Jeremy O. Harris talks race and sexuality in the theater

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Broadway, still closed, found itself at the crossroads of several economic and political crises. This month, a talk on Scott rudin reignited the industry’s long codependent relationship with the volatile producer, prompting Tony’s nominee Karen Olivo to quit his main role in “Moulin Rouge”. And this week, spurred by growing frustration with industry unions, a “March on Broadway” is being planned by several black advocacy groups to protest the use of union dues.

“I do theater because the theater is the first political form”, declared Jeremy O. Harris Wednesday night. “In the commodification of industry, we forgot that. In the “Wicked” and “Rent” of it all, we forgot that the theater is supposed to affect catharsis to get people to do something different in their lives and their real communities. “

The Tony-nominated playwright won a record 12 Tony nominations for his 2019 exhumation of sexual trauma in the lives of black Americans in “Slave Play.” He joined the Tony nominated cast members Chalia La Tour and Ato Blankson-Wood in a talk hosted by the Human Rights Campaign for a Celebration of Slave Play and a Race and Sexuality-Centered Conversation in American Theater. Playwright CA Johnson also joined the conversation, which was moderated by the HRC President Jodie Patterson and moderated by the president of the HRC Alphonse david.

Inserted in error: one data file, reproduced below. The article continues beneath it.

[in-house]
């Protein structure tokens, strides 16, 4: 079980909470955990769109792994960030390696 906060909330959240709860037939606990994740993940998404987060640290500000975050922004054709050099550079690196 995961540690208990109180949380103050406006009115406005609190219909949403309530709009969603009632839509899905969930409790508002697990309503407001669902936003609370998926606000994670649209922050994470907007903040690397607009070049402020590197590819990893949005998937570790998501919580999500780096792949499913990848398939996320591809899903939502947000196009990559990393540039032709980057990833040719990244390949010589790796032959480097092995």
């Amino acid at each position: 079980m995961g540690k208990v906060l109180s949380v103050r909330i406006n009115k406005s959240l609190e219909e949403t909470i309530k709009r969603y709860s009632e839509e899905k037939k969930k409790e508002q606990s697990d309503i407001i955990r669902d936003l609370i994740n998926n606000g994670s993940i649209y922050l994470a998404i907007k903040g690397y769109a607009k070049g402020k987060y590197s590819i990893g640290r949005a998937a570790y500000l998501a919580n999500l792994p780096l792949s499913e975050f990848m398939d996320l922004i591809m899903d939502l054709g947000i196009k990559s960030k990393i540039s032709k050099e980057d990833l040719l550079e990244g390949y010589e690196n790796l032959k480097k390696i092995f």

The Broadway turmoil served as a backdrop for the conversation, as did the country continuing to count with police violence against communities of color. Broadway, said Harris, falls short of fulfilling its responsibility to use theater to understand systemic oppression and trauma.

“There are so many collective nightmares that we as black people, we as queer people, the women in the room, had to deal with, and only five of us told the story,” said Harris. “Literally, there are only two other black men alive right now who have written plays that have been to Broadway in the past 40 years: Tarell McCraney and George C. Wolfe.”

This concern – that the good and necessary black plays go unnoticed and unproduced – led Harris, the producers of “Slave Play” and the Human Rights Campaign to launch the Golden Collection, an archive of 15 essential black plays. donate to public libraries and the community. centers in all 50 states and territories.

“I started having conversations about what to do with this amount of money that people usually put away for rewards campaigns, and it started to feel really disgusting to have such resources. piece about systematic racism going nowhere near the people who needed them most, ”explained Harris.

For communities across the country, access to black plays is essential, he summarized. “I wonder what will happen if we step into a culture that starts not shying away from the fact of our history?” “

Johnson, whose critically acclaimed 2020 off-Broadway play “All the Natalie Portmans”, provided a playwright’s response: “When you put these things on stage, things that are generational, that are societal , which are traumas that become circles, that become loops that are passed on – this is America. And I’m not here to make a fake America.


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